Marvel Comics' newest superhero is actually based on a very old idea

In 1978, Marvel legend Jack Kirby (co-creator of the Fantastic Four, the X-Men, and countless other series) authored a short-lived series called Devil Dinosaur. The protagonists of the series were a red Tyrannosaurus Rex and his friend, Moon-Boy, a young caveman.

Just this week, Marvel announced Devil Dinosaur is going to make a comeback--with a new companion. This time around, the T-Rex will have a precocious pre-teen girl named Lunella Lafayette--nickname: Moon Girl--as a sidekick. Marvel assistant editor Emily Shaw told Entertainment Weekly that the idea for Moon Girl came from a conversation among the creative team. 

Referring to Marvel editor Mark Paniccia, she told EW, "Mark and I were talking about how whenever people come in with young kids, or even just for Mark's own kids, we don't have that many publications that we can give to people that have that broad reach." They wondered if Marvel could create something that both adults and kids would enjoy, something with a "Pixar feel." Slated for a November debut, Moon Girl and Devil Dinosaur takes place in contemporary Manhattan, as opposed to the original, which was set in an alternate universe where dinosaurs and cavemen co-existed.

Marvel's "new" series is proof that you can sometimes find gems when you revisit old ideas. The annals of design and innovation are filled with other examples of ideas that found a creative outlet years or decades after they were first suggested. 

As columnist Stephen Key points out, one advantage is that a customer base for the idea already exists. In Marvel's case, Kirby's work is so venerated by comic fans that any new twist on his oeuvre receives a hearty welcome. Diehards had not forgotten about the original Devil Dinosaur. Just as the announcement of any new Star Wars movie will always draw the attention of longtime devotees, so it is with Kirby's work. That's an advantage Marvel has, by tweaking an older comic series to create a new one. 

Moreover, sometimes an idea is simply ahead of its time. One thing that has changed in the world of pop culture and entertainment since 1978 is Pixar. In addition to Pixar, the creative colossus known as Harry Potter has come along, establishing the "young adult" or YA category as a pivotal one in the realm of storytelling entertainments. YA titles like "The Fault in our Stars" have made a fashion of once-private teen and pre-teen idiosyncrasies. In this context, you can see why the timing is ideal for the launch of a character like Moon Girl.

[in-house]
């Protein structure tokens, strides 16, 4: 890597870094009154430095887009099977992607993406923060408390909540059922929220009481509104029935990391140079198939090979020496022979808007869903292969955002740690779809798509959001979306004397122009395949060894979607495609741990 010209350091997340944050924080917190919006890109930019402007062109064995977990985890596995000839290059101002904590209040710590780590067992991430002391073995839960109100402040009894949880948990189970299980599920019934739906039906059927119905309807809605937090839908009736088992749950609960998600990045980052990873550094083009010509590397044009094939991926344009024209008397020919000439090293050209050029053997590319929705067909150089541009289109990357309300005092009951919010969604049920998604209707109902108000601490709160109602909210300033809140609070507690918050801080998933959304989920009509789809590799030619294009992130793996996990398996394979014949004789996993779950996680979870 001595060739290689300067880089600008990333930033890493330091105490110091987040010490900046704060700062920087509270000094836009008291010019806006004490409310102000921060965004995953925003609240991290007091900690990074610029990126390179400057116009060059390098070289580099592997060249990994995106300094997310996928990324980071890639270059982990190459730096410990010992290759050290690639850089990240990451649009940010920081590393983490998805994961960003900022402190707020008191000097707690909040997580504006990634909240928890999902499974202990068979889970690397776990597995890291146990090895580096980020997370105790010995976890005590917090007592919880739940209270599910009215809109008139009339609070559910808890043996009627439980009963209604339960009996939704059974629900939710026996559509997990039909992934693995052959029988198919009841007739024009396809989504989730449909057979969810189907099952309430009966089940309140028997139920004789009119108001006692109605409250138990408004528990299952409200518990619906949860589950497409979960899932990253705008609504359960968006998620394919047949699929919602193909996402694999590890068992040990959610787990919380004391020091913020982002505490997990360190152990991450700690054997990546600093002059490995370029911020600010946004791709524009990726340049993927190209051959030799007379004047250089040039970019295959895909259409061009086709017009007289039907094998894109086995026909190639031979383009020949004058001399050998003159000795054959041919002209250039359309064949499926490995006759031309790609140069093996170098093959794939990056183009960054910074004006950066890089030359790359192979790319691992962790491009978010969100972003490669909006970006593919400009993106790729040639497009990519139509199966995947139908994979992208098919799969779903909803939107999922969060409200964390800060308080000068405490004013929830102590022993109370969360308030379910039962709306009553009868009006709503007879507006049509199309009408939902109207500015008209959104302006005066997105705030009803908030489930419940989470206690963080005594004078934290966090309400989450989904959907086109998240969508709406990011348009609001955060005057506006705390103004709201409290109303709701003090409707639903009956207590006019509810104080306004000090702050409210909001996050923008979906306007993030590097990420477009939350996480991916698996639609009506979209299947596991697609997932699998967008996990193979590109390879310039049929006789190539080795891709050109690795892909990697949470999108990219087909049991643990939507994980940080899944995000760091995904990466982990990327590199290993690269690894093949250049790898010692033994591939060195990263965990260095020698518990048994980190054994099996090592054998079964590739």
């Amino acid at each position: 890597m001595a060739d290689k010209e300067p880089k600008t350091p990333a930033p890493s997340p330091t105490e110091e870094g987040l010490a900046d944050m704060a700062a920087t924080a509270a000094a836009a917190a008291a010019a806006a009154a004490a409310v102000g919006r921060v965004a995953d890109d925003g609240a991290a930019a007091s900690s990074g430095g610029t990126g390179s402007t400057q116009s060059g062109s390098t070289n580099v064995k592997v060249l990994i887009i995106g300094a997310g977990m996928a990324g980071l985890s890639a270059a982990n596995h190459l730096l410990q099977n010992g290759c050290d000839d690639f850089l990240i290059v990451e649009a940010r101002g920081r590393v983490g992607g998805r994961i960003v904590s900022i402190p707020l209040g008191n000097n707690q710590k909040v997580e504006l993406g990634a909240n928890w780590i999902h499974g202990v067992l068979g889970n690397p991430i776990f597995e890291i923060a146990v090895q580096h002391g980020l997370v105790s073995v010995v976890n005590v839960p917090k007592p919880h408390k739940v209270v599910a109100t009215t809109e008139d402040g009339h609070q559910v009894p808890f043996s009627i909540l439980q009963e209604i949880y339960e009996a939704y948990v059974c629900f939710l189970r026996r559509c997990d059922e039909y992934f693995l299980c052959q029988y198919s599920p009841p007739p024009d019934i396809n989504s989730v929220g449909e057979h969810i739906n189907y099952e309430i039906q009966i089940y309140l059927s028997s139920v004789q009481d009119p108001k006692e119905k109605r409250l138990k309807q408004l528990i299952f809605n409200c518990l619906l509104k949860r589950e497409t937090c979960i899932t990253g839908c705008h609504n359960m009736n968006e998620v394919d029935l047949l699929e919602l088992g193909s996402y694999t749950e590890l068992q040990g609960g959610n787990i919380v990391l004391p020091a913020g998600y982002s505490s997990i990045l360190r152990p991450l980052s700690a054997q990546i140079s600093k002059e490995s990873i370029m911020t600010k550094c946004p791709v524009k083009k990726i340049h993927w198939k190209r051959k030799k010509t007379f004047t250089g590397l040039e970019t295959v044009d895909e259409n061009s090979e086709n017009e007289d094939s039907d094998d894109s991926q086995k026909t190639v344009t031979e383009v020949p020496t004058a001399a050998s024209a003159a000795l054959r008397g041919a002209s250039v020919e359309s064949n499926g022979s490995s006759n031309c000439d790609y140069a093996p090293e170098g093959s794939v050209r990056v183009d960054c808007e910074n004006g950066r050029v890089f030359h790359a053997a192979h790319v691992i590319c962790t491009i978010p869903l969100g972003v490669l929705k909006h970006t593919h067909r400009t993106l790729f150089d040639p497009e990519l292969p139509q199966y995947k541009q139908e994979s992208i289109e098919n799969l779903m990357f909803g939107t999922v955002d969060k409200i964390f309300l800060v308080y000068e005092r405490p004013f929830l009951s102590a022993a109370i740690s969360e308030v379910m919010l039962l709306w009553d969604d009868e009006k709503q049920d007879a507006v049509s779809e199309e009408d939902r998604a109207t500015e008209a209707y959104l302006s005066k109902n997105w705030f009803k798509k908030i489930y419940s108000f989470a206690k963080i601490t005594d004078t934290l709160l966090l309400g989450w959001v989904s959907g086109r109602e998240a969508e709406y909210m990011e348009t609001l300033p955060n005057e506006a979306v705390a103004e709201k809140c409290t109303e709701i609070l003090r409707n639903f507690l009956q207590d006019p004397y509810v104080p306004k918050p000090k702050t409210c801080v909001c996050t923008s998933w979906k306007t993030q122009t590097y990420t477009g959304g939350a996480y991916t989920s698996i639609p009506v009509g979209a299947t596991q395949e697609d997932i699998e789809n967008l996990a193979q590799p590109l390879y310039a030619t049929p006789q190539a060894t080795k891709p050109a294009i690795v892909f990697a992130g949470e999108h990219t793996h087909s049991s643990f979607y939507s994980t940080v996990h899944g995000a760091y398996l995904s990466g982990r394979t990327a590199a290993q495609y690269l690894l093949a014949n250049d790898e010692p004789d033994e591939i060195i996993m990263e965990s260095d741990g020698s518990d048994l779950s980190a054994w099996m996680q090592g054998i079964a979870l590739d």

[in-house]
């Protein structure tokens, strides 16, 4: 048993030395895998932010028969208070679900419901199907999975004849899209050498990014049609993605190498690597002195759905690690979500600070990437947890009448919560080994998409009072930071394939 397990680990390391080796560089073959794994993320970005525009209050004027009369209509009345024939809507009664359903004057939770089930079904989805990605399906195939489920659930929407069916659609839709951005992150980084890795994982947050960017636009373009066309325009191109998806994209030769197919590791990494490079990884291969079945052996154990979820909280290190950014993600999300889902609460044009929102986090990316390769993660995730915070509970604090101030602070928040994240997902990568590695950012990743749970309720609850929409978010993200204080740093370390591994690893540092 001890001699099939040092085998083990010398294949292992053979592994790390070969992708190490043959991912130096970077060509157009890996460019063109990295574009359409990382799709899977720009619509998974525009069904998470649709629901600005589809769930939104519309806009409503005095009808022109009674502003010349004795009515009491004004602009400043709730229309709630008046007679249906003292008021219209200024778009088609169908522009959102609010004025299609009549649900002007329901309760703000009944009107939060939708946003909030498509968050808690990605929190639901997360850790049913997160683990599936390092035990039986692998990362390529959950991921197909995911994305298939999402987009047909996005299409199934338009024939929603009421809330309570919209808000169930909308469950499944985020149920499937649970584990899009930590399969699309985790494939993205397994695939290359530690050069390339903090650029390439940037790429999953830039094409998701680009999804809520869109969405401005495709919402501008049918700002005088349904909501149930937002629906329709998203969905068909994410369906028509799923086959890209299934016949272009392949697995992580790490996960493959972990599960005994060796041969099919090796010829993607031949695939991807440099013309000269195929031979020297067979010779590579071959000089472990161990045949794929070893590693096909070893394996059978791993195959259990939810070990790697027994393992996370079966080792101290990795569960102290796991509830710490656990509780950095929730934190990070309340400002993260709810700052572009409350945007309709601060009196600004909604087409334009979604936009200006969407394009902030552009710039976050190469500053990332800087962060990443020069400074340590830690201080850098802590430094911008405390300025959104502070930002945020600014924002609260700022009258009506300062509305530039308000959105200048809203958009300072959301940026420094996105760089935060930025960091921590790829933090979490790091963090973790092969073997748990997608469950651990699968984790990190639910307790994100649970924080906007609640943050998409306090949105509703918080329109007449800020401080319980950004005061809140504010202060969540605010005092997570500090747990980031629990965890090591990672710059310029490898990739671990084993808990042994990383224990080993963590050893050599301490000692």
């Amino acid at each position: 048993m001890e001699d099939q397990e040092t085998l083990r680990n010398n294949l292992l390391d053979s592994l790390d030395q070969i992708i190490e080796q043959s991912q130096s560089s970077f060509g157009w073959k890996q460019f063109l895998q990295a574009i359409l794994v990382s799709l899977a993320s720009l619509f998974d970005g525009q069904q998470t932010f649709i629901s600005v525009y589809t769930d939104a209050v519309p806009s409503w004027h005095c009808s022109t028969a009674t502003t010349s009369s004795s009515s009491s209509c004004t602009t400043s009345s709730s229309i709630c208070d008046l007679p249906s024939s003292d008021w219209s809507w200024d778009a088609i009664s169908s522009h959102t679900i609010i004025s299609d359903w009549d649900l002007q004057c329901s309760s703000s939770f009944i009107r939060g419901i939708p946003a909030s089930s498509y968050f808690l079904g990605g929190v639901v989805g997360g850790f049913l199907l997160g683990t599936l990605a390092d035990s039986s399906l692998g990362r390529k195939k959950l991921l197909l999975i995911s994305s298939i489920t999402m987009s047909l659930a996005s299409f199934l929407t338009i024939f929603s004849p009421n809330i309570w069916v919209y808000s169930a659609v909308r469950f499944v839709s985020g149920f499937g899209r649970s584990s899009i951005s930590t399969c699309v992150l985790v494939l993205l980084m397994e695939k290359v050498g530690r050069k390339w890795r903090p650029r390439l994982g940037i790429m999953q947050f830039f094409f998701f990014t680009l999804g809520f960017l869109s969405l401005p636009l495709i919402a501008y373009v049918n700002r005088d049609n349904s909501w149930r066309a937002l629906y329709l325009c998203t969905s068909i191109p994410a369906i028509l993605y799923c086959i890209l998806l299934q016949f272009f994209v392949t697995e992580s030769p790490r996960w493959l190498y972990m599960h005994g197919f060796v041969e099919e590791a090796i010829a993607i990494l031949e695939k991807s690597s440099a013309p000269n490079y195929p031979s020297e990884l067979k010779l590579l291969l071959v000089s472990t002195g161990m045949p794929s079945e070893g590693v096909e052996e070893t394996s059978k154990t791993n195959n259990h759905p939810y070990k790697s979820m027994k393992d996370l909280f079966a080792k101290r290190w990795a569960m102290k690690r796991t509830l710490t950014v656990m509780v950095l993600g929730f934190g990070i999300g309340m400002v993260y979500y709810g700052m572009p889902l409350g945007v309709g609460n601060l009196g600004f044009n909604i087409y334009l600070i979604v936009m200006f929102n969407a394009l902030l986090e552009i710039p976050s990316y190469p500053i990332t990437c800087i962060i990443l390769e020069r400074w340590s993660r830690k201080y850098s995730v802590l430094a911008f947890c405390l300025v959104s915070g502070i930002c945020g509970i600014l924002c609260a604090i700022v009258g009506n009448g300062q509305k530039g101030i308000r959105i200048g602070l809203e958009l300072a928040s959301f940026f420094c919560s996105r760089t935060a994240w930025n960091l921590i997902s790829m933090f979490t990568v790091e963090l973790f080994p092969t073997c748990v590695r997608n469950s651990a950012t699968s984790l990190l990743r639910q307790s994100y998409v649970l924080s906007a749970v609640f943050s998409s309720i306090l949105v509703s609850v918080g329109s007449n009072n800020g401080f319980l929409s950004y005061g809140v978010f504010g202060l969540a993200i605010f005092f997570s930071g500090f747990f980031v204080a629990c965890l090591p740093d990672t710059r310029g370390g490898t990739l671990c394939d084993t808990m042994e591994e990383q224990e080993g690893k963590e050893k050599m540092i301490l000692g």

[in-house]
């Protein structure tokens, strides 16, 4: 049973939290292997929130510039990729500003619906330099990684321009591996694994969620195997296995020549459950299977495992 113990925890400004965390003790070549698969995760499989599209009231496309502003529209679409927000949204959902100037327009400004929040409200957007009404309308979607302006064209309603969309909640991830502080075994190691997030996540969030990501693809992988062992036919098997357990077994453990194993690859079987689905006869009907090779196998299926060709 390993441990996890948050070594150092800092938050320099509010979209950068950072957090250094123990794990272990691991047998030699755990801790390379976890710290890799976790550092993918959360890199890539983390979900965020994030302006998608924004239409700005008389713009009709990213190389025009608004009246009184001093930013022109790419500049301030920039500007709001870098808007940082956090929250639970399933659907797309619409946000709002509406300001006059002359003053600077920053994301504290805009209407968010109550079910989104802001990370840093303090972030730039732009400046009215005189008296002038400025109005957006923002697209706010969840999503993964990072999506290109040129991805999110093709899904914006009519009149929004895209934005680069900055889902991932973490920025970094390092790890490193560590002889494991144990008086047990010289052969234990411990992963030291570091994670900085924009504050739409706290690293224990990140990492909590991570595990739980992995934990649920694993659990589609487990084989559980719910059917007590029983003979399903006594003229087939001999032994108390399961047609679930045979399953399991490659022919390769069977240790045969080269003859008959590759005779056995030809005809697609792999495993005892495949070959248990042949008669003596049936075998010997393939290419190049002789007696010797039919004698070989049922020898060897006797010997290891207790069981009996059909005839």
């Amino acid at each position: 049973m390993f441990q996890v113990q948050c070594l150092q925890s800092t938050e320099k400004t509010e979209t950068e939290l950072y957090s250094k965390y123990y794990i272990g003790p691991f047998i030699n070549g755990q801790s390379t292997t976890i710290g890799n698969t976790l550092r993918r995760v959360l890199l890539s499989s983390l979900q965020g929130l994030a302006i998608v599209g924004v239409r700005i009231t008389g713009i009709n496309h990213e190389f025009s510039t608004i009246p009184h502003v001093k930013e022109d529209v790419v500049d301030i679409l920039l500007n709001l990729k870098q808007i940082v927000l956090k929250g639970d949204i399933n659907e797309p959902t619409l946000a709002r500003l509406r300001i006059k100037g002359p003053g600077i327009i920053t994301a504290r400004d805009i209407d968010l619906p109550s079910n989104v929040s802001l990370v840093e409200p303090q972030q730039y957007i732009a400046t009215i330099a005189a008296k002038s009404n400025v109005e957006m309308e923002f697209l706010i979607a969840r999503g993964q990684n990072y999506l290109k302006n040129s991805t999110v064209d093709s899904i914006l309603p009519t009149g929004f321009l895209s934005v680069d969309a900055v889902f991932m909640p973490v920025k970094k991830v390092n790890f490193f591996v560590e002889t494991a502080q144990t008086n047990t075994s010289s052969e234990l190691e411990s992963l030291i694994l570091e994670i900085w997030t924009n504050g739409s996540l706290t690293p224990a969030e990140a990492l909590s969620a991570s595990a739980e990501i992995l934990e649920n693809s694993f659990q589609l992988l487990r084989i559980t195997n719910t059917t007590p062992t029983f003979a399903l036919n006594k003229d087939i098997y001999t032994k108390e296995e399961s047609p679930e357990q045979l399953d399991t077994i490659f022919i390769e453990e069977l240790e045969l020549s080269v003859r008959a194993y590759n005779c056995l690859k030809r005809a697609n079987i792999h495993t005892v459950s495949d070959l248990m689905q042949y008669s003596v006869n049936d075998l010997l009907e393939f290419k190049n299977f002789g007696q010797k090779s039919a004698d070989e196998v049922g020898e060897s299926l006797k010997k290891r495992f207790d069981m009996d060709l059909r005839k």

Nor are the examples confined to the realm of creative commerce (i.e. Marvel and the book industry). In her essay from 2009, "The Power of Old Ideas," Harvard Business School professor Rosabeth Moss Kanter notes that many of Ford's green technologies date back to the 1940s. "Evidently Ford has known for a long time how to build lighter-weight steel bodies and direct injection engines. Some of these fuel-efficient, energy-saving ideas had already proven themselves in European cars," she writes in the Harvard Business Review

This observation prompts her to explore the question: If the solutions have been there all along, why weren't they used earlier? To be sure, sometimes the answer is simply a lack of leadership, or a weak culture around innovation, wherein the holders of the ideas--often rank-and-file employees--are hesitant to share it with those at the top.  

But in other cases, the answer is simply that the market was not ready. Green vehicles matter more to consumers today than they did in 2009. And they matter more in 2009 than they did in 1949. Likewise, the problems solved by sharing-economy companies like Uber and Airbnb have been problems for decades. What changed, enabling those companies to thrive, was consumer comfort with the mobile technology enabling scalable solutions to those problems. 

In a similar light, Marvel has recognized that the climate is ideal for mixing the timeless appeal of Devil Dinosaur with the 2015 demand for a YA character like Moon Girl. The lesson here is a basic reminder about the way ideas can evolve and come to light. Creativity is not always spontaneous or epiphanic. Sometimes it requires the combination of classical concepts with contemporary circumstances.